Andrew McCabe, FBI deputy director, steps down amid criticism

Then-acting FBI Director Andrew McCabe listens during a news conference to announce significant law enforcement actions July 13, 2017 at the Justice Department in Washington, DC. 
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FBI Deputy Director Andrew McCabe, who has been a target of unrelenting criticism from President Trump and some Republican lawmakers, abruptly announced his resignation Monday, according to two government officials who were not authorized to comment publicly on personnel matters. 

McCabe was expected to resign in March when he was eligible for retirement. But the bureau's second-in-command submitted his resignation more than a month early, one official said, adding that his accumulated leave time would allow him to qualify for full retirement benefits. 

The career agent, who rose through the counter-terrorism and national security ranks, served as the agency's acting director this summer after Trump fired former director James Comey in May.

Trump has blamed McCabe for influencing the decision not to criminally charge his former election opponent Hillary Clinton over her use of a private email server when she was secretary of State. In response to accusations that McCabe exerted undue or partisan influence over the probe, the FBI has maintained McCabe had no personal conflicts, as he did not oversee that inquiry while his wife Jill McCabe was running for state office in Virginia as a Democrat. 

The president's fixation on McCabe's personal political leanings were apparent soon after he was named acting FBI director when Trump pointedly asked McCabe in his initial interview at the White House who he voted for in the 2016 election. McCabe, according to an official with knowledge of the matter who was not authorized to comment publicly, told Trump that he did not vote.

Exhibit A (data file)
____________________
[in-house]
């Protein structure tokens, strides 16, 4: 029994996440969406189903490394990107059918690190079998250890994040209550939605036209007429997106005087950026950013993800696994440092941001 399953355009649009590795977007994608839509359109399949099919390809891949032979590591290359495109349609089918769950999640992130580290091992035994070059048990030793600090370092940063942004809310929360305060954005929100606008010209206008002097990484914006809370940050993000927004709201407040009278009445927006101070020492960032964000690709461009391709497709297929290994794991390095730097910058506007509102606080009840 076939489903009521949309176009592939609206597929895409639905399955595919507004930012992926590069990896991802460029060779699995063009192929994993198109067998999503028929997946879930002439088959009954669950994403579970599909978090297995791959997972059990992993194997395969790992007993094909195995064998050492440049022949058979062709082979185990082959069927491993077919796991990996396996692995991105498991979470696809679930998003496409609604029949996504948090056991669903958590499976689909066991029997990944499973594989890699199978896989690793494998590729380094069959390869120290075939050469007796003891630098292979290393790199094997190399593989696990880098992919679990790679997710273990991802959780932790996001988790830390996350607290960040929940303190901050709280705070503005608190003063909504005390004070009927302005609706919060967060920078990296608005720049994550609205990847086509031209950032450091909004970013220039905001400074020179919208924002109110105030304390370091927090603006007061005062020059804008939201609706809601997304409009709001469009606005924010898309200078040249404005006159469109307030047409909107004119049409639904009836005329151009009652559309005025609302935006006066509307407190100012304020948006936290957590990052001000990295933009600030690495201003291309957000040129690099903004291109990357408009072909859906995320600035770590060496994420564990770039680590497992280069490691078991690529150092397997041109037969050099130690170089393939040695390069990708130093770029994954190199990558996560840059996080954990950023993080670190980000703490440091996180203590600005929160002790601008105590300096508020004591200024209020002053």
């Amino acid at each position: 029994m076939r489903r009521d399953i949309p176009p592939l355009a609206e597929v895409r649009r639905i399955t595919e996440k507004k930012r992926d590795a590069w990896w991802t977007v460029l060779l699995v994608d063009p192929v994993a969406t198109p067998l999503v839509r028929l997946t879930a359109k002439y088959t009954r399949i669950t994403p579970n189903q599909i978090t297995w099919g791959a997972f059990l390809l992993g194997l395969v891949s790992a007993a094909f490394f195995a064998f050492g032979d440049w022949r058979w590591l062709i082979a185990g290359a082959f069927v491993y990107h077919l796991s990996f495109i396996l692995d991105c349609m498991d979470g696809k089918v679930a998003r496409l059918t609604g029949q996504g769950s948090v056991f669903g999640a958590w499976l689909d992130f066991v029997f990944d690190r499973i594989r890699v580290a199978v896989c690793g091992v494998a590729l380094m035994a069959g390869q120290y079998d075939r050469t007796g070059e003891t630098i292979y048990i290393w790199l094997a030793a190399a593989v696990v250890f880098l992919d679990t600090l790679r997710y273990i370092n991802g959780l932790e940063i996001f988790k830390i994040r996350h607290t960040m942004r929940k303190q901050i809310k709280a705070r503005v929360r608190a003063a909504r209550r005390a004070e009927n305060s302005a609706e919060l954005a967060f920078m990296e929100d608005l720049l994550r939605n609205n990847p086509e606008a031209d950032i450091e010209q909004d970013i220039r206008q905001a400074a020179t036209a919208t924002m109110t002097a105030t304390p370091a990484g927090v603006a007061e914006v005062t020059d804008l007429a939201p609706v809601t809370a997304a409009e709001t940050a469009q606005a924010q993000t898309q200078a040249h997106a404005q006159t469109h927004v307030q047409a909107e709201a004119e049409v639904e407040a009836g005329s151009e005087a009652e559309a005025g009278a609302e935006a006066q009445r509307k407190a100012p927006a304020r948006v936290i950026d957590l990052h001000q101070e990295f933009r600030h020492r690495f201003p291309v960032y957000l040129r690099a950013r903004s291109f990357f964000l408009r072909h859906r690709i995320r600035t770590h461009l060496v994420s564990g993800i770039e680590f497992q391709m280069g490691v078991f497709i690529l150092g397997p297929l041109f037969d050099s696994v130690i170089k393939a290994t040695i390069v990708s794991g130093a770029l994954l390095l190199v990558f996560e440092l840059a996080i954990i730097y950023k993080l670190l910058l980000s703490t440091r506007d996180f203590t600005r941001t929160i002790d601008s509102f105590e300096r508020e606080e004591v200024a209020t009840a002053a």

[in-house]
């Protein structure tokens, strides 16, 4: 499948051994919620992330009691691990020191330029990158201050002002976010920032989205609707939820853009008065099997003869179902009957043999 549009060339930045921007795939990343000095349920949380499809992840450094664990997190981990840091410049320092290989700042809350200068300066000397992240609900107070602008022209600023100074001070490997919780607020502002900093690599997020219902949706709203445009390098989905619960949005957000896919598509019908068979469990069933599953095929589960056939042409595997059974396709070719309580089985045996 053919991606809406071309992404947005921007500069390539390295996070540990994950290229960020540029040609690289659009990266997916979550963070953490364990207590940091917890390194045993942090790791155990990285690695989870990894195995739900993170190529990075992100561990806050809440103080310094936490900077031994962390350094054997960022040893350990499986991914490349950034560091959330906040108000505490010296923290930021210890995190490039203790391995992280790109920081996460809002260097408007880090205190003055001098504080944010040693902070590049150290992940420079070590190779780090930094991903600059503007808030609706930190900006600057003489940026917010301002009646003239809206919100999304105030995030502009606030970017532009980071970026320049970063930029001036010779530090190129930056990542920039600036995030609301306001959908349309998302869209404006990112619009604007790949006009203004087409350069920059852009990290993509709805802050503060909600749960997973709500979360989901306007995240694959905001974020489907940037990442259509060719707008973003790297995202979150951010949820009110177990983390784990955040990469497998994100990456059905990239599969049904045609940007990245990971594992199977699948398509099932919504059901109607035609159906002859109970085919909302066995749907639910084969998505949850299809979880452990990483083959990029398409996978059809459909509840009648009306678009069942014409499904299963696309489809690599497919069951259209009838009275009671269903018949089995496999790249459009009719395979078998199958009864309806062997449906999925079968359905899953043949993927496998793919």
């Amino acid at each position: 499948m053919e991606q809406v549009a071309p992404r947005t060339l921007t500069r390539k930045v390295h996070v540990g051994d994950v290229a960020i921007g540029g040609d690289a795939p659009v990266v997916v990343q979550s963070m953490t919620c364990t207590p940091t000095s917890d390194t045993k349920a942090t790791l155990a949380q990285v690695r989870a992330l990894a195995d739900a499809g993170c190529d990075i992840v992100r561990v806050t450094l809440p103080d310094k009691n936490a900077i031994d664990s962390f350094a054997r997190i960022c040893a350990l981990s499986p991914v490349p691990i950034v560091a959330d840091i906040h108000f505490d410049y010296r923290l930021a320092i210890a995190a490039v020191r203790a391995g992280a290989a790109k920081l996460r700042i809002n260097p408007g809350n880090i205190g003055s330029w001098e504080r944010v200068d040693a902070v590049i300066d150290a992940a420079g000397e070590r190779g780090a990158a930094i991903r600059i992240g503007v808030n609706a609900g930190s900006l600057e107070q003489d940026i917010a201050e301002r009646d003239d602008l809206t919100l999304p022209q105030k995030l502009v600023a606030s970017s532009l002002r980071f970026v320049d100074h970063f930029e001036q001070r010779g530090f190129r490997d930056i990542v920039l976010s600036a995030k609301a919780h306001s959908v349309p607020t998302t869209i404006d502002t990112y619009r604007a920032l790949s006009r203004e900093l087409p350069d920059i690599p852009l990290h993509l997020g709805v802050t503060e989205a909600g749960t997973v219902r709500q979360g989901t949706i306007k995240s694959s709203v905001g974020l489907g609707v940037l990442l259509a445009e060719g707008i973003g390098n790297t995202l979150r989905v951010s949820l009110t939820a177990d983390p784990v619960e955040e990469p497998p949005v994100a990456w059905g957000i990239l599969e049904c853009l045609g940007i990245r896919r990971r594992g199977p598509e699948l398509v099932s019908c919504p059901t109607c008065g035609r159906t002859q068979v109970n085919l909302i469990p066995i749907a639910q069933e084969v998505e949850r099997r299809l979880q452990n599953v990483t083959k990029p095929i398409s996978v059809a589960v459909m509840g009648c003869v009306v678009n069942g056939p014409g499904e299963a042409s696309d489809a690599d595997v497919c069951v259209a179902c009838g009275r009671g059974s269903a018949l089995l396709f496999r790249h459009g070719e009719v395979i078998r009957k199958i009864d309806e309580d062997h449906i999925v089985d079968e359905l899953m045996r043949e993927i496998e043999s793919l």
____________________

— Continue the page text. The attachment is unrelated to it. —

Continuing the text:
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Trump's repeated public references to McCabe, in tweets and public statements subsequently, helped feed suspicion among an ultra-conservative wing of House Republicans that the FBI was biased against the Trump administration. 

Yet Trump's unusual questions about McCabe's political leanings and personal attacks also form another potential datapoint in the ongoing investigation into whether the president tried to obstruct justice in the federal probe into Russia's election interference and possible collusion with Trump associates.

Trump fired Comey for his handling of the Russia probe, and the ex-FBI chief testified that the president pressed him to drop part of the investigation into former national security adviser Michael Flynn.

As the president is expected to testify for special counsel Robert Mueller's investigation in the coming weeks, the tensions between Republicans and law enforcement continue. Members of the House Intelligence Committee are threatening to make public a classified memo outlining alleged FBI and Justice Department abuses of surveillance authority. Justice and FBI officials have rejected such assertions and have warned the committee that release of the material would be "reckless."

McCabe's resignation is virtually certain to be welcomed at the White House, as Trump has said McCabe is "racing the clock to retire with full benefits," though White House Press Secretary Sarah Sanders said the president was not involved in McCabe's departure. 

As recently as last month, Trump seized on McCabe's role in the Clinton inquiry and his wife's political bid, noting that Jill McCabe received nearly $470,000 from a political action committee associated with Clinton ally and Virginia Gov. Terry McAuliffe. 

"How can FBI Deputy Director Andrew McCabe, the man in charge, along with leakin’ James Comey, of the Phony Hillary Clinton investigation (including her 33,000 illegally deleted emails) be given $700,000 for wife’s campaign by Clinton Puppets during investigation?" Trump tweeted in December.  

Yet the FBI has released documents showing McCabe's role in the Clinton case began in February 2016, following his appointment as deputy director and three months after his wife lost her bid for a state Senate seat. 

Despite pressure from the Whie House, McCabe has held the support of the bureau's leadership, including the new FBI Director. Christopher Wray, who succeeded Comey, has kept McCabe in place for the first five months of his tenure. 

Since joining the bureau in 1996, McCabe has served Republican and Democratic administrations at the bureau's highest levels. 

"FBI Deputy Director Andrew McCabe is, and has been, a dedicated public servant who has served this country well," said former Attorney General Eric Holder, who served as former President Obama's first attorney general. "Bogus attacks on the FBI and DOJ to distract attention from a legitimate criminal inquiry does long term, unnecessary damage to these foundations of our government."

The president still has "full confidence" in FBI chief Christopher Wray, Sanders said.